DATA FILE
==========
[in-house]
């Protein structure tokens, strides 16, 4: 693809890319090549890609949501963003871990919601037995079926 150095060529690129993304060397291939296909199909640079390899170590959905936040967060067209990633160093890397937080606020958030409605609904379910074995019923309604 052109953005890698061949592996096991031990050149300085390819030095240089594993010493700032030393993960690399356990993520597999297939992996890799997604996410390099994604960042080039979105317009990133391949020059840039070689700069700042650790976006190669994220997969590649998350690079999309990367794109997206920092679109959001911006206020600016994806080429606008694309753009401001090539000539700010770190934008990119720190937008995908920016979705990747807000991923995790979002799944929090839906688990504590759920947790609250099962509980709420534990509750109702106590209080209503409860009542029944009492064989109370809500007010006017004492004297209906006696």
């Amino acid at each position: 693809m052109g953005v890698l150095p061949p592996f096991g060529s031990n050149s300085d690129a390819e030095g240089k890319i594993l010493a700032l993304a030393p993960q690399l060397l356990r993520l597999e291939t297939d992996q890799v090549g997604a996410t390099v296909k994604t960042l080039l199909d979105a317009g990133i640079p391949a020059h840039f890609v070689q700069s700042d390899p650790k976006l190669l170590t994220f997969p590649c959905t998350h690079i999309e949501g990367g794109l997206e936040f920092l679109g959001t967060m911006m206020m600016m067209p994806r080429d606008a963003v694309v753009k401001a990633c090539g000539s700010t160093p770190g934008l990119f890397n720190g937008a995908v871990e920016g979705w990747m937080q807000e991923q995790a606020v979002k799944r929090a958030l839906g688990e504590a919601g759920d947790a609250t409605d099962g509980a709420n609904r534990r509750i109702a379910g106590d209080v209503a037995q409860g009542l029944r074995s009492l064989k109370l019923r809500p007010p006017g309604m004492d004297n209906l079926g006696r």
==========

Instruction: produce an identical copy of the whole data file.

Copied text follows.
[in-house]
């Protein structure tokens, strides 16, 4: 693809890319090549890609949501963003871990919601037995079926 150095060529690129993304060397291939296909199909640079390899170590959905936040967060067209990633160093890397937080606020958030409605609904379910074995019923309604 052109953005890698061949592996096991031990050149300085390819030095240089594993010493700032030393993960690399356990993520597999297939992996890799997604996410390099994604960042080039979105317009990133391949020059840039070689700069700042650790976006190669994220997969590649998350690079999309990367794109997206920092679109959001911006206020600016994806080429606008694309753009401001090539000539700010770190934008990119720190937008995908920016979705990747807000991923995790979002799944929090839906688990504590759920947790609250099962509980709420534990509750109702106590209080209503409860009542029944009492064989109370809500007010006017004492004297209906006696």
């Amino acid at each position: 693809m052109g953005v890698l150095p061949p592996f096991g060529s031990n050149s300085d690129a390819e030095g240089k890319i594993l010493a700032l993304a030393p993960q690399l060397l356990r993520l597999e291939t297939d992996q890799v090549g997604a996410t390099v296909k994604t960042l080039l199909d979105a317009g990133i640079p391949a020059h840039f890609v070689q700069s700042d390899p650790k976006l190669l170590t994220f997969p590649c959905t998350h690079i999309e949501g990367g794109l997206e936040f920092l679109g959001t967060m911006m206020m600016m067209p994806r080429d606008a963003v694309v753009k401001a990633c090539g000539s700010t160093p770190g934008l990119f890397n720190g937008a995908v871990e920016g979705w990747m937080q807000e991923q995790a606020v979002k799944r929090a958030l839906g688990e504590a919601g759920d947790a609250t409605d099962g509980a709420n609904r534990r509750i109702a379910g106590d209080v209503a037995q409860g009542l029944r074995s009492l064989k109370l019923r809500p007010p006017g309604m004492d004297n209906l079926g006696r």